Here's how to make grilled peaches topped with mozzarella. Susan Selasky/Detroit Free Press Buy Photo I'm still seeing peaches at local farmers markets, and I'm taking advantage of this year's amazing crop. Today's Broiled Peaches with Whipped Ricotta Cream couldn't be simpler to prepare or more delicious. Peaches are […]
I'm still seeing peaches at local farmers markets, and I'm taking advantage of this year's amazing crop. Today's Broiled Peaches with Whipped Ricotta Cream couldn't be simpler to prepare or more delicious.
Peaches are a member of the rose family and are typically classified as clingstone or freestone. As the names imply, clingstone peach flesh clings to the pit, while the flesh of freestone peaches is easily removed from the pit. Freestone peaches are perfect for making our broiled peaches. Just slice it all the way around the middle of the peach and pull each half right off the pit.
With about 80 calories per large peach, this fruit provides a handful of nutrients including vitamin C, beta carotene and potassium. Vitamin C, known for supporting a healthy immune system, also is vital for healing wounds. Beta carotene is essential for eye health and promotes good night vision. According to the American Heart Association, potassium is important in controlling blood pressure because it appears to blunt the effects of excess sodium in the diet.
For the best flavor, buy peaches that are ripe or nearly ripe. They should give a little when gently pressed and have a slightly sweet, peachy scent. Avoid those with bruises, soft spots or green undertones, which indicate the peach was picked too soon. Store unripe peaches at room temperature until they are soft to the touch. Ripe peaches should be refrigerated and eaten within a week.
For a deceivingly decedent dessert, we topped our broiled peaches with a ricotta cream. Ricotta cheese is similar to a fine-textured cottage cheese but has a slightly sweet flavor. When beaten, it becomes smooth and somewhat silky. We added a little reduced-fat cream cheese to boost the creaminess.
Ricotta comes in whole milk, part-skim, low-fat (light) and fat-free forms. Though whole-milk ricotta is the creamiest, it contains the most artery-clogging saturated fat. Low-fat and fat-free versions have little or no saturated fat, but lack flavor and have a crumbly, almost gritty texture. We opted for part-skim ricotta which had a good, creamy texture, yet kept our saturated fat content in check.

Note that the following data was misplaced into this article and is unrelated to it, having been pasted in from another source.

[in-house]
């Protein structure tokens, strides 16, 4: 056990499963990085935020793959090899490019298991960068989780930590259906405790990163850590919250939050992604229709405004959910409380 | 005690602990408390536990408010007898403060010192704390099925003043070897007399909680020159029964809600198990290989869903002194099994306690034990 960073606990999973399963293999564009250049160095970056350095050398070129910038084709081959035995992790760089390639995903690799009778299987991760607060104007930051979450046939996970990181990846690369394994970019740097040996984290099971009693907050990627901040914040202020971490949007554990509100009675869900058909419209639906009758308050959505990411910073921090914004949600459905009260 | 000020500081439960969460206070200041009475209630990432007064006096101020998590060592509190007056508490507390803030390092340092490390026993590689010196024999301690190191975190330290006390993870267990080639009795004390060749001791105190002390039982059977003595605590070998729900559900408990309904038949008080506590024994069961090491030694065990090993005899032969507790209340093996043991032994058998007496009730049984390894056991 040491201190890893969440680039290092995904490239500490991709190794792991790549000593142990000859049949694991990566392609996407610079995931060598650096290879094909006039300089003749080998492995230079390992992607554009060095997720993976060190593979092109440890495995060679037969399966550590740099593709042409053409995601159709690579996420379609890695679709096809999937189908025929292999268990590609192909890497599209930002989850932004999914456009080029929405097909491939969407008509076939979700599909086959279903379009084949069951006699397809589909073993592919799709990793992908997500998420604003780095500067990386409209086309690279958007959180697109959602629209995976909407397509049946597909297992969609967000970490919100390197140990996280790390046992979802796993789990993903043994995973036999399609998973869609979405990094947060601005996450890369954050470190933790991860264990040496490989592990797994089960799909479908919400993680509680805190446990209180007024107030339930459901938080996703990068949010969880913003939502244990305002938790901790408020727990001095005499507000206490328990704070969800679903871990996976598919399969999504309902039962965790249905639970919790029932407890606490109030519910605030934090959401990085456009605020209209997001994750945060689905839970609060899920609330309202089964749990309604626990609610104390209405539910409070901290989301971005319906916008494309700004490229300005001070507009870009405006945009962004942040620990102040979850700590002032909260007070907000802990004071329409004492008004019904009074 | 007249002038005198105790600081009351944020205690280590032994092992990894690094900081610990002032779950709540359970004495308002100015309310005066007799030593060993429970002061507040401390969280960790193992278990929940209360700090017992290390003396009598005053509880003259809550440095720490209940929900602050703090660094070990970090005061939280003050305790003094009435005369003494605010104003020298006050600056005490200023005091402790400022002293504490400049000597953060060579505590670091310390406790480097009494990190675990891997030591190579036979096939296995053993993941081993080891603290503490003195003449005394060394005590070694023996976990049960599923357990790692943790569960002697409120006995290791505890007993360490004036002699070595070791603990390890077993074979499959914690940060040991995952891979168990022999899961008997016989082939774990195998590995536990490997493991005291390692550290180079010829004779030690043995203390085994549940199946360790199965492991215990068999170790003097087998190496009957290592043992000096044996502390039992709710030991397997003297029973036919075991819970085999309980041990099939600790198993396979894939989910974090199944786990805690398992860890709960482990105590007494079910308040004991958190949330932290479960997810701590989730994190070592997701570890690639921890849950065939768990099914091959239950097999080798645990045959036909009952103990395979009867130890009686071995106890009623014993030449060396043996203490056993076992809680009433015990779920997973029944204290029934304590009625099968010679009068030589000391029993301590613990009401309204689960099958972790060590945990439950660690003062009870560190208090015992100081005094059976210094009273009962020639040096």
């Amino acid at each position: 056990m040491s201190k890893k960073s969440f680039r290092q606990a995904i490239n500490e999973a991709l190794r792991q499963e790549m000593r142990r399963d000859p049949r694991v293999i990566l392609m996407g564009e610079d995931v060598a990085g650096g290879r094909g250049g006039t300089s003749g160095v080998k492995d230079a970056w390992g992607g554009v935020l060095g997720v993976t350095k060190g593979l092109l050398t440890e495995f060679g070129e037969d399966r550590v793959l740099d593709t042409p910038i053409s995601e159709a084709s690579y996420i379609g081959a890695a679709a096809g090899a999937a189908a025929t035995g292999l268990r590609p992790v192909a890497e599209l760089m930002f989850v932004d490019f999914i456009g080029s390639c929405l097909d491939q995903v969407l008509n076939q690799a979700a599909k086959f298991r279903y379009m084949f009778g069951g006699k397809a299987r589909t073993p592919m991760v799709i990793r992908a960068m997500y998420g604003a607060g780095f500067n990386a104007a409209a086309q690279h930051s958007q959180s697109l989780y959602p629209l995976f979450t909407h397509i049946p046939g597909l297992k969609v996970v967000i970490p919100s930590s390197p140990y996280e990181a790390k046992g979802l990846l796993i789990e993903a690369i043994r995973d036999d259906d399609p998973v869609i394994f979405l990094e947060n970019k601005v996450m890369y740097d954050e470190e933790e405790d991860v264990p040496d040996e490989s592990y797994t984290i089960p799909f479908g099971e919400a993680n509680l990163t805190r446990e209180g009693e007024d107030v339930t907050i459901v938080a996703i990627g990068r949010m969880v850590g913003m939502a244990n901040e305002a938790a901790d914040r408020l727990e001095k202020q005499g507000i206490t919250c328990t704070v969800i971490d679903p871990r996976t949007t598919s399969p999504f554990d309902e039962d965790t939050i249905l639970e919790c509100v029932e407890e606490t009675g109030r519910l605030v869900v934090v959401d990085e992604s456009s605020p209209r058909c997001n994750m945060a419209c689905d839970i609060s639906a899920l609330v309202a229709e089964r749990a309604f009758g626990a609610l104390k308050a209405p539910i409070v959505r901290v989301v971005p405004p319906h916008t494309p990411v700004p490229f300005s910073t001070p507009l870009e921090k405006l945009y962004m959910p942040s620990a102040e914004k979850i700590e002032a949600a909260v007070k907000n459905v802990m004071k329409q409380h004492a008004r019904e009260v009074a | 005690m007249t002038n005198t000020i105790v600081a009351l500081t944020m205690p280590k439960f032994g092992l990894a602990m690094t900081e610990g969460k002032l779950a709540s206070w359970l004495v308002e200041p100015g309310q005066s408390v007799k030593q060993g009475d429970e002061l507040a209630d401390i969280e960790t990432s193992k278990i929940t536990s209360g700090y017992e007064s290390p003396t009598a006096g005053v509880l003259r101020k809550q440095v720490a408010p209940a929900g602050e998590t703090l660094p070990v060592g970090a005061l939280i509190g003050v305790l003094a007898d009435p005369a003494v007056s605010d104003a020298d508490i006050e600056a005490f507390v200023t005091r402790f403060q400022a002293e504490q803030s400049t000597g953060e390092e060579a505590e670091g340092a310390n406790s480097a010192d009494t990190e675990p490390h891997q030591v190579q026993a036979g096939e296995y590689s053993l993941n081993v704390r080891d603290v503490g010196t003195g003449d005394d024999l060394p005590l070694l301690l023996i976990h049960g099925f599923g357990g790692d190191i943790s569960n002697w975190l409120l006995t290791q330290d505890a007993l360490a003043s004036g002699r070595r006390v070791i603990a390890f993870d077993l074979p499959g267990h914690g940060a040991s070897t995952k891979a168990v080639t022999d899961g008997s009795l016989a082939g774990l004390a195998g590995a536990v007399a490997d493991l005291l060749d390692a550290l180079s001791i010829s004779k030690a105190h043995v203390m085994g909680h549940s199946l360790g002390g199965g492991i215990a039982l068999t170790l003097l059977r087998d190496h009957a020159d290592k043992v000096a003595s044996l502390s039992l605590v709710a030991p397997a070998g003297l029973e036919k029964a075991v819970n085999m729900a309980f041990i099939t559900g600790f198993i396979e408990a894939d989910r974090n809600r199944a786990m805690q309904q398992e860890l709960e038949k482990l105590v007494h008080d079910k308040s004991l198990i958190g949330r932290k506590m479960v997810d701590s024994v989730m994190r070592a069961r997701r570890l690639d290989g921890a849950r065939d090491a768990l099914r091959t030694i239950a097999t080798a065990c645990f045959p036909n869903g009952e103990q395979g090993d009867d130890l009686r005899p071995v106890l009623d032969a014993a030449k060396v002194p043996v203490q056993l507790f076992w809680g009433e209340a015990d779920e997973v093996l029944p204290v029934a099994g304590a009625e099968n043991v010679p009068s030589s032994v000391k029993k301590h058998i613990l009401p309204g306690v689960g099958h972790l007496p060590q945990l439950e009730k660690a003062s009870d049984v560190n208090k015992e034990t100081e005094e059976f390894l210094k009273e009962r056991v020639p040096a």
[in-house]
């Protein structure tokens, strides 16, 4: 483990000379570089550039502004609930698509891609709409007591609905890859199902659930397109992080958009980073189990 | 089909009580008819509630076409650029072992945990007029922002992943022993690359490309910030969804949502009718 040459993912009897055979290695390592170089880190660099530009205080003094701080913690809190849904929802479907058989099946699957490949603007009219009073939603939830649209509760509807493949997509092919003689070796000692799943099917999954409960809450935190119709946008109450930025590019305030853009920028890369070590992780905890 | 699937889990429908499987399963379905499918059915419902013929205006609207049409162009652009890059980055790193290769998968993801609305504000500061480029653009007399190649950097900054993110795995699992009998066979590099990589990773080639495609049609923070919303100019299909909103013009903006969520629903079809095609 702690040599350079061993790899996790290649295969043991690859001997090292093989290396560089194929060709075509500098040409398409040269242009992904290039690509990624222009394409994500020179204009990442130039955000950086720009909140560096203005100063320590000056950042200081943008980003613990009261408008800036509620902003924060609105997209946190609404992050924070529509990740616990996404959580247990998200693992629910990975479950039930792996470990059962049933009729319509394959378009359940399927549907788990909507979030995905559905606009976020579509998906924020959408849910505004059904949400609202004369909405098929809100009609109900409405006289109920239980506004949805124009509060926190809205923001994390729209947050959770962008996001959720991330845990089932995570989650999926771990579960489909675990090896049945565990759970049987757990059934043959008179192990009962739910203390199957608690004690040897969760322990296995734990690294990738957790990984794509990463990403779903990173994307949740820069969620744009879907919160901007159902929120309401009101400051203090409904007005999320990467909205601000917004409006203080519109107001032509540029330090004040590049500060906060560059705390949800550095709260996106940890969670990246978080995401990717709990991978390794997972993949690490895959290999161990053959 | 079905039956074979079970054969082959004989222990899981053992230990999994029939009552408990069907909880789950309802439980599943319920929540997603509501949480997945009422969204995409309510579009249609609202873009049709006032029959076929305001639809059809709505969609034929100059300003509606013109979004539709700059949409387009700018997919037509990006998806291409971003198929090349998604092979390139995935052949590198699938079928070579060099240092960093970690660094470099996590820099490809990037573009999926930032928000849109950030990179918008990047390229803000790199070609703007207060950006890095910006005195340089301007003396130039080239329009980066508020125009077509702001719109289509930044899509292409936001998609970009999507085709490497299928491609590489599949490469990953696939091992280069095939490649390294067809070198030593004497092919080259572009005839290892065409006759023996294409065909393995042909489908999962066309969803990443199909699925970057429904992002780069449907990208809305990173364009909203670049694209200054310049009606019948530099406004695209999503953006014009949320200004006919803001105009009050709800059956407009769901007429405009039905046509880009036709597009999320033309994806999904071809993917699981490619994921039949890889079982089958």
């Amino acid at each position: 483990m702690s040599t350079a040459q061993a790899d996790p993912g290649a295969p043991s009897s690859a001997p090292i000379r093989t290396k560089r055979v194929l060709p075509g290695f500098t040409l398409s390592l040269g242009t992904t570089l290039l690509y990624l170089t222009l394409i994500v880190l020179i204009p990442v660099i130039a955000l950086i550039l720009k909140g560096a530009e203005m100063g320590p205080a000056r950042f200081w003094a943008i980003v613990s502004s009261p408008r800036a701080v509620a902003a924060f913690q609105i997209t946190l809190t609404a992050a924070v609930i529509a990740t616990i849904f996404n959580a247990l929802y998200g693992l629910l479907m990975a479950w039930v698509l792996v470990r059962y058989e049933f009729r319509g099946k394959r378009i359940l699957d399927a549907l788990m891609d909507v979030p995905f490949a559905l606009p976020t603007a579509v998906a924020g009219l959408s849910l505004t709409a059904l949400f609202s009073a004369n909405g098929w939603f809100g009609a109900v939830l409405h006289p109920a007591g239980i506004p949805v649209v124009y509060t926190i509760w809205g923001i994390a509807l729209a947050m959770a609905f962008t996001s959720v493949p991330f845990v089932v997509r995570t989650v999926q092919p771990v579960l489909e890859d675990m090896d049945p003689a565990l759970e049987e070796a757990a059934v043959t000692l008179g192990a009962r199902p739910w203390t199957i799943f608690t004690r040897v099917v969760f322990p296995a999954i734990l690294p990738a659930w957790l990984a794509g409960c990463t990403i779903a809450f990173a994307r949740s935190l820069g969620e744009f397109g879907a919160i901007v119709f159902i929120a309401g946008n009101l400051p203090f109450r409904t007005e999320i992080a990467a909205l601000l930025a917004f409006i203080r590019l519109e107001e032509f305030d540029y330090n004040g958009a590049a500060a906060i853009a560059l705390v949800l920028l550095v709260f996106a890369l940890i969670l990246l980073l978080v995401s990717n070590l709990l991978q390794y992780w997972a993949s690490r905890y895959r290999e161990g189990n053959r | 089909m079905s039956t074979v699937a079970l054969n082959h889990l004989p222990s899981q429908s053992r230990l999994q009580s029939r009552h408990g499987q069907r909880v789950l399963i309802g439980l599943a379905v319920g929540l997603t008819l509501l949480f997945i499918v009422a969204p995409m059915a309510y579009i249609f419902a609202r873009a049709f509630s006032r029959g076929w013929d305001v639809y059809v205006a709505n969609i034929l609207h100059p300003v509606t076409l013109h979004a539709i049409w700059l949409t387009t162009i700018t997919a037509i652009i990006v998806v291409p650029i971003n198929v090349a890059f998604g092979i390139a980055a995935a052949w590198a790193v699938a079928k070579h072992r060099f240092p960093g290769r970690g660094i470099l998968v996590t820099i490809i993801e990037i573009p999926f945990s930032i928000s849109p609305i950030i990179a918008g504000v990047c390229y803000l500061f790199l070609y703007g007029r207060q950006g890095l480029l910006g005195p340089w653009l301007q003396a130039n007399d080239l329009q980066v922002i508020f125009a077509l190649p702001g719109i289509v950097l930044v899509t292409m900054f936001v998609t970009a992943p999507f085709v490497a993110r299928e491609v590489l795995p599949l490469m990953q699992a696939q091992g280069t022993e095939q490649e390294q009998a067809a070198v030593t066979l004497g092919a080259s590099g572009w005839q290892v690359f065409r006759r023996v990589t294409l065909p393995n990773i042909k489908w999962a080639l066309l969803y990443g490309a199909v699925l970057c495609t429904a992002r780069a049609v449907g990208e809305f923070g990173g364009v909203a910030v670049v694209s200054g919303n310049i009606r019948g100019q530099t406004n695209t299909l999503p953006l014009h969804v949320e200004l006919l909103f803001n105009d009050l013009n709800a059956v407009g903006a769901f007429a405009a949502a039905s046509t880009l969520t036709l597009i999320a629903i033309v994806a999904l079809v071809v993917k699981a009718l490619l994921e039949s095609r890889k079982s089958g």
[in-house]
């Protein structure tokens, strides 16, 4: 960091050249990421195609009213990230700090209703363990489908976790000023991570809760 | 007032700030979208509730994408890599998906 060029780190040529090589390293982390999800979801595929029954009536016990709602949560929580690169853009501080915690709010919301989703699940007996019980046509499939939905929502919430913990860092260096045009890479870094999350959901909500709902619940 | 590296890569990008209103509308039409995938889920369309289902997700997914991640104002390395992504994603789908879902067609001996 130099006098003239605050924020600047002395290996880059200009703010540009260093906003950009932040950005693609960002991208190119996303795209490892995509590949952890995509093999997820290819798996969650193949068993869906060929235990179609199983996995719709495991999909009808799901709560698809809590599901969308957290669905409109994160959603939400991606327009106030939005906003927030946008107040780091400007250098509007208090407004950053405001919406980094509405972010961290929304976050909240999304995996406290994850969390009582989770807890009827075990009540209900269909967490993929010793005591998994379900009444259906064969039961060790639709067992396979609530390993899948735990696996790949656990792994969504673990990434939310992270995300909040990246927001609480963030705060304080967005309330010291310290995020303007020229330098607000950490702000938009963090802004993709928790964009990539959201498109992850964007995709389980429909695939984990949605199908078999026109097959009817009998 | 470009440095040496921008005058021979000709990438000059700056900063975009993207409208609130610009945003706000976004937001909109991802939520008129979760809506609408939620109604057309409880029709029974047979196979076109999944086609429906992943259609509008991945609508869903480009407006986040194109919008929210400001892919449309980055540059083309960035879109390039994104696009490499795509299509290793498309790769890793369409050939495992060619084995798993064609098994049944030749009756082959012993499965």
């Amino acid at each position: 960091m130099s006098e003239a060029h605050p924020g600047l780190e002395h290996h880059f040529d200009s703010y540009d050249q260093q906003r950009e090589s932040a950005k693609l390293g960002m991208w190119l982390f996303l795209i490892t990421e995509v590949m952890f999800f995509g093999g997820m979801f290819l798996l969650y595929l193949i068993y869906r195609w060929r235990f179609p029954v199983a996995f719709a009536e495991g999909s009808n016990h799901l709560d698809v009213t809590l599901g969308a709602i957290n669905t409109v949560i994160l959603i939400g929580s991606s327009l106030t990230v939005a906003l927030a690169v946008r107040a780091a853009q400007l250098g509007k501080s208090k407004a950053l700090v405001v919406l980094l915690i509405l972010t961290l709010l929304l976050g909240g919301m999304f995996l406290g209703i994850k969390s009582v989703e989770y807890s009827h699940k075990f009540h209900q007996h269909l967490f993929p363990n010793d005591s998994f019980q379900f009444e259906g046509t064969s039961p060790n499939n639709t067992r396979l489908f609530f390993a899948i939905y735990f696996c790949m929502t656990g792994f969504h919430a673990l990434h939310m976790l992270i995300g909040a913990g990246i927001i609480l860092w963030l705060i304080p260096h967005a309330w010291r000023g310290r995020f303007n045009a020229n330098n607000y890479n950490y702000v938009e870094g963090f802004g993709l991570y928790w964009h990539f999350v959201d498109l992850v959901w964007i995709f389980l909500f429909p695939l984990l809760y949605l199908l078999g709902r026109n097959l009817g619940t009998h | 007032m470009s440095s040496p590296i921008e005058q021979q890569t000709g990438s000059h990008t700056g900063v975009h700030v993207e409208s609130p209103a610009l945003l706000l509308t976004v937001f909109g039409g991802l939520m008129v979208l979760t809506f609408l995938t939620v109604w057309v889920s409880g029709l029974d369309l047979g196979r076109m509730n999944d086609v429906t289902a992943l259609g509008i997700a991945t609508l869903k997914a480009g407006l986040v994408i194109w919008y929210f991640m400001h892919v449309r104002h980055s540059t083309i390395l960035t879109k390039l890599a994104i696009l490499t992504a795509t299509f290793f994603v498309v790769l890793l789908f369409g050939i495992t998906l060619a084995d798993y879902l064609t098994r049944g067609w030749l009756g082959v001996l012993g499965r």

Keep ricotta tightly covered in the refrigerator in its original container. It should be good for about one week. To help keep out air and keep the cheese fresh, store the tightly sealed container upside down.
Darlene Zimmerman is a registered dietitian in Henry Ford Hospital's Heart & Vascular
Institute. For questions about today's recipe, call 313-972-1920.
Broiled Peaches with Whipped Ricotta Cream
6 tablespoons part-skim ricotta cheese
1 ounce (2 tablespoons) reduced-fat cream cheese
3 tablespoons powdered sugar
¼ teaspoon vanilla extract
4 medium peaches
4 teaspoons brown sugar
1 tablespoon snipped fresh mint (optional garnish)
In a bowl with an electric mixer, whip together ricotta cheese, cream cheese, powdered sugar and vanilla until smooth; about 2 to 3 minutes. Set oven to broil, leaving rack in middle position. Cut each peach in half, separate and remove pit. Place peach halves, flesh side up, on baking sheet and sprinkle each half with ½ teaspoon brown sugar. Place in oven for 5 minutes or until surface begins to brown slightly and peach begins to soften. Remove from oven and allow to cool. To serve, top each peach half with 1 tablespoon cream topping and garnish with fresh mint if desired.
Created by Darlene Zimmerman, MS, RD for Heart Smart and tested by Susan Selasky for the Free Press Test Kitchen.
151 calories (24% from fat), 4 grams fat (2 grams sat. fat, 0 grams trans fat), 27 grams carbohydrates, 4 grams protein, 54 mg sodium, 12 mg cholesterol, 76 mg calcium, 0 grams fiber. Food exchanges: 1 ½ fruit, 1 fat.